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From an early age, Hilarie Clark Moore showed an aptitude for music that has become a career and a calling. (Photo by Rita Christopher/The Courier | Buy This Photo)
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A tag sale when she was five years old made all the difference to Hilarie Clark Moore’s life. At the annual White Elephant Sale of the First Congregational Church of Old Lyme, Hilarie’s parents bought her a trumpet for $25. For another $25 they had it fixed and her career path was set. Today, Hilarie, who lives in Chester, is a musician, music teacher, and orchestra conductor.
“I learned to read music before I learned to read,” she says.
At the moment she conducts two orchestras, the New London Community Orchestra and the Cheshire Symphony Orchestra. In addition, she regularly assembles groups of advanced amateur musicians at her house in Chester for weekends of study leading to a final performance. The group owes its name, Chamber Music by the River, to the location of Hilarie’s riverside house. She leads the group with another professional musician Kathryn Giampetro.
Hillarie has a waiting list of people who would like to attend the program and says participants come not only from Connecticut but from neighboring states as well. She is, in addition, starting one-day groups for musicians who want an experience that focus more on education than final performance.
“The performers are less nervous in the one-day program,” she explains.
Hilarie, who, like her husband Jeffrey, grew up in Old Lyme and graduated from Old Lyme High School, started playing trumpet in kindergarten, piano in 1st grade, violin in 3rd grade, and French horn in 5th grade. By the time she graduated from the University of Connecticut, which she did in three years, her concentration was on French horn. In addition to her conducting work, she now gives private French horn lessons.
She says shyness was one of the reasons she chose to pursue horn rather than violin.
“Violins are too close to the front [in an orchestra]. Horn players are heard but not seen,” she says.
After her undergraduate work, Hilarie went on to Yale for a doctorate in music, concentrating on music theory rather than performance.
For some two decades she taught music theory and history at SUNY Orange, a community College in the New York State System.
It was an opportunity, she reflects, to learn a great deal more about how to teach rather than concentrating on academic research.
“At community college, you have to teach; you have to think of four or five different ways to get all different kinds of students to understand,” she says.
She recalls a student who confessed to her that he had been an alcoholic but had liked her class so much he made a dramatic change when taking the final.
“He told me it was the first test he had taken sober,” she says.
Not that her finals were pushovers. She recalls a retired detective she had in one class who confessed he thought it would be easier to run toward gunshots than to take one of her tests.
Community college is where Hilarie began her career as a conductor. She had only taken one course in conducting when she decided she wanted to broaden her own program by starting an orchestra at SUNY Orange.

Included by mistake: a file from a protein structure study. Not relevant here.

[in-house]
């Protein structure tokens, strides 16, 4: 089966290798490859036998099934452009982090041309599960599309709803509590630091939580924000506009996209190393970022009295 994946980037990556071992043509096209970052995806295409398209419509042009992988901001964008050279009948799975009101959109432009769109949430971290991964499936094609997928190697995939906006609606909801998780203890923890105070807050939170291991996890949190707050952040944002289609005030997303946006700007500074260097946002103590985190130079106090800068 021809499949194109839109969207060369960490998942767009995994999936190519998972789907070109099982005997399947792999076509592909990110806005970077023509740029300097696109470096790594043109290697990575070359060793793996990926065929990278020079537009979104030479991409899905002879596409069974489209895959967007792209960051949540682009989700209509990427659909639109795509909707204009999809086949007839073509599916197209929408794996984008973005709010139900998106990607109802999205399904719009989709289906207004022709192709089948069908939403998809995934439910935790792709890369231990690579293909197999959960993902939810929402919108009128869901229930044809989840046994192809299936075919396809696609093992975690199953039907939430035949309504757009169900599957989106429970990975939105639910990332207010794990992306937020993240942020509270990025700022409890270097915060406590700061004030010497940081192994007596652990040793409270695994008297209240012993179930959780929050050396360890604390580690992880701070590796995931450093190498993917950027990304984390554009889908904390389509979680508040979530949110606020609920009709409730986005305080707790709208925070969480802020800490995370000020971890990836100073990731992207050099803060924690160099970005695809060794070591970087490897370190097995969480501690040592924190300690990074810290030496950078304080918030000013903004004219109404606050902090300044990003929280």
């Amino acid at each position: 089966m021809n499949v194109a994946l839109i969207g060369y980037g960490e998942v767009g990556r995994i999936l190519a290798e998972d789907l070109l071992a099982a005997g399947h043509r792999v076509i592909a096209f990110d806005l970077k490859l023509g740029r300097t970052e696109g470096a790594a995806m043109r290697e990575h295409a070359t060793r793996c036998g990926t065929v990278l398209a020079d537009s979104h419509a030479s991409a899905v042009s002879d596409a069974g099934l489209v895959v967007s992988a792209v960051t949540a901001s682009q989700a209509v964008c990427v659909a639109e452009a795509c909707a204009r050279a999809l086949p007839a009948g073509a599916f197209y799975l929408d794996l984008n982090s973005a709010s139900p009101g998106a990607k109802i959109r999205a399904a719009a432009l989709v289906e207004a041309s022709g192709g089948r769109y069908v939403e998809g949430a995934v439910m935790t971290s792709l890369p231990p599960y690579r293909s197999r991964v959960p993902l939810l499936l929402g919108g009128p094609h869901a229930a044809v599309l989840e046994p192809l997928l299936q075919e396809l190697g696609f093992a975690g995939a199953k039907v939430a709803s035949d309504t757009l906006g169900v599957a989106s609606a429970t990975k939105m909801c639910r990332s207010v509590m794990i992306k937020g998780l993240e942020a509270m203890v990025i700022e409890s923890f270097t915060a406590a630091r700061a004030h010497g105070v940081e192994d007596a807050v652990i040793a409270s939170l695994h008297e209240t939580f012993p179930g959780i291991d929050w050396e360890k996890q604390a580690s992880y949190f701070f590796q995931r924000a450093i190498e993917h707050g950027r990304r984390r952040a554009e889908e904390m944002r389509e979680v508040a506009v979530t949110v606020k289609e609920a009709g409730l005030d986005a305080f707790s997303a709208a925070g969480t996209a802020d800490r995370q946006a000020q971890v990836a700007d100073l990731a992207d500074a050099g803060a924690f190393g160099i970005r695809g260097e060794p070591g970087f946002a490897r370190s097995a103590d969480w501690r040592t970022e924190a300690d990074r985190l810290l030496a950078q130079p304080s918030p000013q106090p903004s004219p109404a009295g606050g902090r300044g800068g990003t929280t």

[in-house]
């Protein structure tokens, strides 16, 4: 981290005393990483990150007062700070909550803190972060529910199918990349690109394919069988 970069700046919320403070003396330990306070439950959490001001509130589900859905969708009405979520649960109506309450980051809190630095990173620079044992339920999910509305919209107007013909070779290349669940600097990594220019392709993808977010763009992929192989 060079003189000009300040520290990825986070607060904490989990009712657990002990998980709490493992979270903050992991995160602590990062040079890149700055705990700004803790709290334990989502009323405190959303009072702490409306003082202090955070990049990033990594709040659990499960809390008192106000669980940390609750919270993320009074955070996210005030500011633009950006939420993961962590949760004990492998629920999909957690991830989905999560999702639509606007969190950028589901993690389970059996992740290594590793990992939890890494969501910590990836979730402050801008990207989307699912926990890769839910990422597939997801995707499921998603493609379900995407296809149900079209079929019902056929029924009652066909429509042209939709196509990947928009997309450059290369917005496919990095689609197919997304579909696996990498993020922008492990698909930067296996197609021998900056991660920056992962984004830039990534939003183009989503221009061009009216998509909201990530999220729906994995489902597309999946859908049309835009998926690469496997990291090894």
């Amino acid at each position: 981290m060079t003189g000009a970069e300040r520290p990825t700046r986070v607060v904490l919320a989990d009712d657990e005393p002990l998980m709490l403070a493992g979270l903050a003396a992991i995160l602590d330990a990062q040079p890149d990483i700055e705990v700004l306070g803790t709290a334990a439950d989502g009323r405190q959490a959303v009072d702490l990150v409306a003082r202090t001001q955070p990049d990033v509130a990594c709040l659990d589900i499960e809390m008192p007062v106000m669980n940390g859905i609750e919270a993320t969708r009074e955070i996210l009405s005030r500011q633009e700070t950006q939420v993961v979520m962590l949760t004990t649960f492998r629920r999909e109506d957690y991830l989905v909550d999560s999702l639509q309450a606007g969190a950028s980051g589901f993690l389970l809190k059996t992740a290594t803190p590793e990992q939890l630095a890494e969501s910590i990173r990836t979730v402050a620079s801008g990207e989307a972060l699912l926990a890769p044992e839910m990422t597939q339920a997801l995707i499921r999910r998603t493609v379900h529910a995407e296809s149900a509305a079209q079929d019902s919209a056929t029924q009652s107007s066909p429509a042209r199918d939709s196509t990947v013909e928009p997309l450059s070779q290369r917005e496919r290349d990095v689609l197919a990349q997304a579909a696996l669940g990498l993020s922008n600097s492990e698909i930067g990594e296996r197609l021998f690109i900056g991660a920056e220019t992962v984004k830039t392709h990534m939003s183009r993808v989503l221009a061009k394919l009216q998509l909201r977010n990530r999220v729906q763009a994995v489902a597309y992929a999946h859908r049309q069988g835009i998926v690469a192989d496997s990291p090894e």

“Every year or two I got bored and asked if I could teach another class,” she explains.
The orchestra started with only two musicians. After 20 years, there were more than 50 musicians playing in it. She had actually moved to Chester during her last three years but commuted to New York one day a week to conduct.
“It would have been hard to just quit cold turkey,” she says.
Hilarie credits Ron De Fesi, artistic director of the Hudson Opera Theatre, with helping her perfect her conducting skills. She became assistant conductor at the Hudson Opera Theatre and has guest conducted with the Willimantic Orchestra and the Cortlandt Chamber Orchestra.
According to Hilarie, there is a difference between women who conduct and the far greater number of men who do. She says if a male conductor yells at musicians, it’s accepted if not appreciated. But when a woman does it, she says, the female conductor is liable to be labeled “bitchy.”
Hilarie does not yell. Her approach is to work hard, organize rehearsals well, and encourage musicians so they want to please.
“You have to know your stuff,” she says. “Conducting is all about trust. I have to get the musicians to trust me and I have to trust them to watch me.”
Male conductors usually wear a tuxedo or tails in formal concerts. There is no standard dress for women. Hilarie started wearing a long dress, then went to a tuxedo, but found both hot and constricting. Now she favors black pants and a sparkly top.
Hilarie has another project at the moment besides teaching and conducting. She is writing a musical. The work is not yet completed, so she is somewhat hesitant about giving away details but says it’s based on novel she read when she was a girl of 12. She thought even then she would do something with the story.
“It’s a promise I made to myself 40 years ago,” she says. “Now I am honoring that promise.”
She hopes the musical will be finished next fall. So far, the few people she has shared it with have been positive about the project. When finished, she expects it to run about two hours. At the moment, she says, she is four or five songs from completion.
Hilarie says that having various outlets for her musical career is important. She compares herself to Labrador retriever puppy chasing squirrels.
“The puppy doesn’t have to catch the squirrel, but it loves the chase,” she says. “I can still chase as many squirrels as I can put on the plate and get turned on to a different one every day.”
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